Of course, this doesn’t have to be the case, and there are a myriad of ways to make the festive season special – for you and for your family member. Whether they are receiving palliative care in an in-patient facility or at home, spreading the Christmas cheer will help to lift everyone’s spirit, and end the year with a profound sense of gratitude.

If your loved one is receiving home care

When a family member is receiving palliative care at home, it is important to take note of the following:

  • If guests are coming over, keep in mind that decorations, activities and guest accommodation should not interfere with the aspects and equipment related to your loved one’s care.
  • Ask your relative what Christmas traditions they would like to have incorporated. Find out what their favourite Christmas rituals, songs and movies are, and try to make these a part of your celebrations this year.
  • Remember that your loved one might not be able to keep up with the pace of the silly season – try not overwhelm or over-stimulate them with too many guests or activities at once.

If your loved one is receiving in-patient care

Not having a relative join the rest of the family can by trying for everyone involved, but you can make this time special for a loved one, even when they’re not at home.

  • Christmas is known for the culinary delights associated with it. Ask your loved one what Christmas dishes they have been craving, then prepare these and take it to them on Christmas Day.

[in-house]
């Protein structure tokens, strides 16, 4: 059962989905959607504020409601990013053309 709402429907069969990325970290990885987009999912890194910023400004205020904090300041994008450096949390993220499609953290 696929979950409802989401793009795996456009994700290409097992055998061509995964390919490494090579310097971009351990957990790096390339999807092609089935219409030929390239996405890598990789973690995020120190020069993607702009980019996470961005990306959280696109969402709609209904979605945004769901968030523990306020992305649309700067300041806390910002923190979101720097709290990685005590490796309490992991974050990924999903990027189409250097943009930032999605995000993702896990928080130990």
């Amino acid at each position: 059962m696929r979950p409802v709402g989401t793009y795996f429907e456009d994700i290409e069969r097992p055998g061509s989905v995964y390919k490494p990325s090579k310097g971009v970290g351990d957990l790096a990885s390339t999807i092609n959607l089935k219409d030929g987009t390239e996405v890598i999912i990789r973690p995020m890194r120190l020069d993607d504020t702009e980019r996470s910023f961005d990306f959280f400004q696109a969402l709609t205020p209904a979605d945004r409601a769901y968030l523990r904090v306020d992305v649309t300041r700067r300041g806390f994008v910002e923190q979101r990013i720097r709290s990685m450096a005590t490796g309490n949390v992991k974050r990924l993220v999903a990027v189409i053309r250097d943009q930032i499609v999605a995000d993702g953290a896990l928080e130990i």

• Take the Christmas spirit to your loved one by putting up decorations and lights in their room – a tiny Christmas tree will literally and figuratively brighten their space.
  • Remember your loved one may not want any Christmas treats – respect that wish.

If you are unable to spend Christmas with your loved one due to Covid-19 restrictions

This year has been challenging for all of us, and indeed, many festive celebrations will be disrupted due to Covid-19. If you are unable to pay your loved one a visit this year, make them feel loved by sending a gift or care package, letting them know that you are with them in spirit. Ensure that you give them a call on Christmas Day to wish them well.

Not being able to be close to our nearest and dearest can be tough on everyone. If you are feeling low at the prospect of not seeing your family member this year, try to incorporate their favourite traditions into your own celebrations to ensure that they are still an integral part of your Christmas festivities.

Fill your Christmas stockings at the HospiceWits shops

If you’ve ever visited one of our HospiceWits charity shops in Johannesburg, you’ll know that the sheer variety available is staggering. No matter what you’re looking for, you’re likely to find it at a HospiceWits shop. Add to this the fact that the items we stock in our shops are very reasonably priced, and it makes sense why HospiceWits’ charity shops should be your first stop when you start ticking items off your Christmas shopping list.